The Issues with Trying to Maximize Social Security

A lot of planning effort focuses on maximizing Social Security. One website claims there are 567 ways to claim you Social Security benefits. Maximizing Social Security generally requires delaying benefits until you are older. Each year you wait, the more you receive.

Determining Factors

The eventual success of maximizing your Social Security hinges on these two things:

  • First, will you live long enough for it to work?
  • Secondly, how will delaying your benefits impact your retirement savings?

Living Long Enough…

 
Each year you delay filing for benefits means you receive a larger monthly income. However, it also means you don’t receive any Social Security during those months. Over time this can be a significant amount. To illustrate our point, consider the following example of John and Jane Doe.

John and Jane Doe

John and Jane Doe were born in 1960.  Social Security estimates they will receive $2,000 per month at full retirement age (age 67).  John and Jane are going to retire at age 65, and they want to determine if they should start their benefits now or wait until they are 67.  In addition, they also wonder if they should wait until age 70 to claim their benefits.

65 vs 67

Full retirement age for both spouses is 67 years old. Because they are retiring early, they receive reduced benefits at age 65. The monthly income at age 67 is larger. However, they will also not receive income for 24 months. They could receive greater lifetime benefits by delaying their Social Security benefits. But this only works if they live long enough. In this situation, they have to live to be older than 83 years old for this strategy to make sense.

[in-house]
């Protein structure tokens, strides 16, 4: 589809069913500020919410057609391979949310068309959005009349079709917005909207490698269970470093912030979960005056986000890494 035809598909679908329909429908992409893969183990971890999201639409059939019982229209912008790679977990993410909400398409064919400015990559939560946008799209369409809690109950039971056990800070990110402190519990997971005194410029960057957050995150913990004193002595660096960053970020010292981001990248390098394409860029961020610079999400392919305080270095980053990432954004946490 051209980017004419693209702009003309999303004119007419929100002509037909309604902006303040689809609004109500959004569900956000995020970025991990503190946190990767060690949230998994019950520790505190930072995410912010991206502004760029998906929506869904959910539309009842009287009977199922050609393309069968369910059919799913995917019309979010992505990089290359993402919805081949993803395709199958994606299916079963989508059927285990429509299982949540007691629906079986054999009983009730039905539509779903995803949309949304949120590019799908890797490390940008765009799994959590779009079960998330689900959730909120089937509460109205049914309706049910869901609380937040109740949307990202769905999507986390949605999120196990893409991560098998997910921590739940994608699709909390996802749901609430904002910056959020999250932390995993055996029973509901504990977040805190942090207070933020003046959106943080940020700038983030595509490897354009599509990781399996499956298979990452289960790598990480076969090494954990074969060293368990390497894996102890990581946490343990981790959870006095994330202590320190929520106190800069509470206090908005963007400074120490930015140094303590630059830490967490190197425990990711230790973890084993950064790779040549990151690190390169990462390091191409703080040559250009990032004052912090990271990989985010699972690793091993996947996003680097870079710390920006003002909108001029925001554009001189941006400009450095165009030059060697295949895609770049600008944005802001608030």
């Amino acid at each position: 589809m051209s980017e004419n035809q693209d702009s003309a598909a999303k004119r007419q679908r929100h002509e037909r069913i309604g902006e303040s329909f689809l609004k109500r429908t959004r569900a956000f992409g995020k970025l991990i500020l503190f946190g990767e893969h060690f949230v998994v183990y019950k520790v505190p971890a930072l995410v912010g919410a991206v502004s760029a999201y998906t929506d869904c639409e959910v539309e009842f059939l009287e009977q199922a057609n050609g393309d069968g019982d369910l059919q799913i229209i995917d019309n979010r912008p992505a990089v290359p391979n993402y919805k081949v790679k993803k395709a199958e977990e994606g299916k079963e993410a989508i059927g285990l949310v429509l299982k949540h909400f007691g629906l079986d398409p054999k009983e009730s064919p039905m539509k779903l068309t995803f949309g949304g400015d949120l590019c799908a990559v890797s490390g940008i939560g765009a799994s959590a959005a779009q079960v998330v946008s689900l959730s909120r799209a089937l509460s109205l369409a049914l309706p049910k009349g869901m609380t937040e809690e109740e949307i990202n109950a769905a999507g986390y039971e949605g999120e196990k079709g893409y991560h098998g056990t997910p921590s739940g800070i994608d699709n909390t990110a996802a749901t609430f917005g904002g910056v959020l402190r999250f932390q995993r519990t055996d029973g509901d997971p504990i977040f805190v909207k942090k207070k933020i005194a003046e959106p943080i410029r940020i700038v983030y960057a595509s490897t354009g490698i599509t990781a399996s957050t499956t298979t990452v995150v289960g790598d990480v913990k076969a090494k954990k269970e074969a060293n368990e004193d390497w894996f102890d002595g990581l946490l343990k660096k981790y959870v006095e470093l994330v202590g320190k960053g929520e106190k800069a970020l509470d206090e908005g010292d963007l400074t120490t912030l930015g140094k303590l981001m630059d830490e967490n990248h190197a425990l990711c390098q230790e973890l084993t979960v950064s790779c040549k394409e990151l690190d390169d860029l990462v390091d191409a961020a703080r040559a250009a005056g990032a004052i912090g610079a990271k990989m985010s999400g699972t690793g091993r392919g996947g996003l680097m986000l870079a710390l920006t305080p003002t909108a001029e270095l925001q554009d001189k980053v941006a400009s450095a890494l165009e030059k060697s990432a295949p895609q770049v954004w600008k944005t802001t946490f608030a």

65 vs 70

The decision to delay benefits to age 70 must consider the same factors. Age 70 provides the largest possible income payment. However, not receiving benefits for 60 months is significant. The “break-even” point for this decision is age 85.  What are the chances either reaches 85?  

This illustration represents a simplified and hypothetical example.  Your situation will differ, and should be evaluated based on all factors involved.

The Impact on Your Retirement Savings

This decision reaches beyond how long you need to live to break even. It also needs to include a review of how it will impact your retirement savings. Most people rely on Social Security and their savings to produce retirement income. Delaying Social Security benefits means you have to rely more on your nest egg. This also has some pitfalls.
The biggest risk retirees face with their nest egg is overspending. Taking too much income from your savings increases the chances you will run out of money. Raising your withdrawal rate to replace Social Security increases this risk.
In addition, your retirement savings can last beyond your lifetime. Social Security does not. Are greater Social Security benefits more important that your potential legacy?

Is maximizing Social Security worth it?

You can compute the optimal solution to the Social Security equation. However, you cannot isolate it from the other unpredictable parts of life. Sometimes, trying to be precise in an imperfect world leads to poor decisions.
 
You need to understand how delaying Social Security improves your benefits. In addition, you need to comprehend how it also impacts survivor benefits. However, you also need to see how it impacts the other financial aspects of your life. In the end, Social Security is only part of the picture. You should view it within the proper context.

Do You Have Any Questions?

We are happy to answer any questions you have about Social Security and Retirement Income.  Simply type in your questions  in the form to the right, and we will get back to you with an answer as soon as we can.

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